- The country where you live? I love this country, with our tapestry of folks who embrace such a wide range of beliefs. I am thankful for our freedom and the efforts of those who seek greater freedom from prejudice and injustices which still abound.
- Me? I am happy in my skin and growing more so every day. That’s a huge change from the tortured soul I used to be.
- God. (I added this one.) Where would I be without the creator of all that is beautiful and good? Where would I be without His death so that I might live? Thank you, Jesus! I am also grateful for our family of believers. When we broke ground for our larger building recently, my widower and I inscribed rocks (without looking at each other’s first) which have gone into the foundation of the building. His is on the right. What a precious man!
As an older dog, I’m grateful that I can still learn new tricks. I am fearless with technology. I tackle new academic challenges with joy. OK, I take exception to counting backwards from 100 by 7’s. I’ve had to perform that nasty subtraction task multiple times since a period of amnesia, so now I’ve memorized the responses. Whew! Some new tricks remain tantalizingly out of reach, like juggling. I can juggle scarves like nobody’s business, but oranges? Splat! I do feel confident that if I practiced, I could master oranges AND apples.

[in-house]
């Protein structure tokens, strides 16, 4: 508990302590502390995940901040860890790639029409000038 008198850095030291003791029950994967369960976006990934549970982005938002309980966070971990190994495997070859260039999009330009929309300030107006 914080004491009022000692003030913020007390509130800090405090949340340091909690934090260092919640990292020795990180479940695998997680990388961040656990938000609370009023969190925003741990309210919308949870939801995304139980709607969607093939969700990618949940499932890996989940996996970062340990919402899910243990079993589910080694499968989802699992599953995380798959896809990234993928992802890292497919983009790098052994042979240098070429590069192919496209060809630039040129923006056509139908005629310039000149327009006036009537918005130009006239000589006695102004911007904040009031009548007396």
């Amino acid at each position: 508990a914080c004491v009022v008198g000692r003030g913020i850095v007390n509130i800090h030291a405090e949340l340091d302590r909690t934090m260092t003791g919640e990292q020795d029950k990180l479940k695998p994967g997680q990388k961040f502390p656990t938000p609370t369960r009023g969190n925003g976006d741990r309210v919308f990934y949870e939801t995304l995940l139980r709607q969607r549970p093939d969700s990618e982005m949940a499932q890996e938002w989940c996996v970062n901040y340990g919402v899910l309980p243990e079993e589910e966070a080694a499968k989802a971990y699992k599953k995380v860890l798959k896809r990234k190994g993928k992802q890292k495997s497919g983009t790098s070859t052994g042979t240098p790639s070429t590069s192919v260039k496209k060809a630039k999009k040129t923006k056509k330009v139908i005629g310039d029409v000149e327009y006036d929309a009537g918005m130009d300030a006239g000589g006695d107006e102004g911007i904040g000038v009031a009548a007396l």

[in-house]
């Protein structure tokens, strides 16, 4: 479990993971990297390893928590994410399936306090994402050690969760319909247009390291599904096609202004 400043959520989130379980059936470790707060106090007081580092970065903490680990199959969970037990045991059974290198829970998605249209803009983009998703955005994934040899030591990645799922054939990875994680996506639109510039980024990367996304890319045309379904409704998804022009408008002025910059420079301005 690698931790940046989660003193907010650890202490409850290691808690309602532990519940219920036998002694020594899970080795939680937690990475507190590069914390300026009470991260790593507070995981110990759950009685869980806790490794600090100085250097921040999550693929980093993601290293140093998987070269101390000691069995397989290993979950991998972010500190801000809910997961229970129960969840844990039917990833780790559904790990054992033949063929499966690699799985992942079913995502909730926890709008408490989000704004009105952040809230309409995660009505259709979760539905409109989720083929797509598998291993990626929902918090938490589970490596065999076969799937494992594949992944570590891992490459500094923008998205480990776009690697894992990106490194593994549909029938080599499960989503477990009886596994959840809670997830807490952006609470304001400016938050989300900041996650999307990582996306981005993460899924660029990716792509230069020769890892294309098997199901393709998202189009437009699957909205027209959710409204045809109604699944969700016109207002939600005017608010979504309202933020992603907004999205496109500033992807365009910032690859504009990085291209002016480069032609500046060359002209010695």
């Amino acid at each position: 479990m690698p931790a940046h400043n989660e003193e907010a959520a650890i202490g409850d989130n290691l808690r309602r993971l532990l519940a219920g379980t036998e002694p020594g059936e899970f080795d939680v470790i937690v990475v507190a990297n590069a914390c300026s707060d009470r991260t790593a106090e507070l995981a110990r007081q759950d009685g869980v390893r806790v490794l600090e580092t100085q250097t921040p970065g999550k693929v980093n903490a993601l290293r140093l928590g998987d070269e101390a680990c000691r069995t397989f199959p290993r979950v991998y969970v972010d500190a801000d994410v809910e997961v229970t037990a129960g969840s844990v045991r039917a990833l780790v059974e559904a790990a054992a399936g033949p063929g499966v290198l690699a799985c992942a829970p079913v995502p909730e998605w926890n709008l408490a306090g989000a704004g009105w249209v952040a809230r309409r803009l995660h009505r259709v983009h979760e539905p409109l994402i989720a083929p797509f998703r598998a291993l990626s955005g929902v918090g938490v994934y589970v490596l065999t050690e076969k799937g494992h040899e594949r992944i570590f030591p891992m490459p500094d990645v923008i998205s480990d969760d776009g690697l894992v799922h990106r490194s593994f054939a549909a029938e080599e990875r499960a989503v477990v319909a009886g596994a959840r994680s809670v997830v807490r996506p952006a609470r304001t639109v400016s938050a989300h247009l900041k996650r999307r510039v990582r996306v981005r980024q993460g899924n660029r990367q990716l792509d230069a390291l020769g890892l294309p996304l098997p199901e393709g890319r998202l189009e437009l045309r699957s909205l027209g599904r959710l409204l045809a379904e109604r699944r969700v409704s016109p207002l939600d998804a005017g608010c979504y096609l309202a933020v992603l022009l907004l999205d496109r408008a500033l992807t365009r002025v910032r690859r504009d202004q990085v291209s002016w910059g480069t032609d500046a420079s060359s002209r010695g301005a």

But what about the Approval of Others “trick?” My fruitless efforts began at day one in my savage home. I grew up without approval and love, no matter how clever, obedient, and slavish I was. Sadly, I continued my desperate hunt for approval long after leaving home. My search even led me to fly in the face of approval, spitting on social mores. Although I’ve been transformed in many ways since being saved in 1988, I continue to battle a need for acceptance of others. This Bible verse was easily memorized but impossible to live by: “Fear of man will prove to be a snare, but by trusting in the Lord, one is kept safe.”
Living on the approval of others is an empty and dangerous path for me, leading to lies, heartache, and fear. It saps the joy out of serving others. It drains the satisfaction out of accomplishments, for the approval of others is counterfeit- pyrite instead of true gold. Living for the kudos of people is a vain exercise in every sense of the word.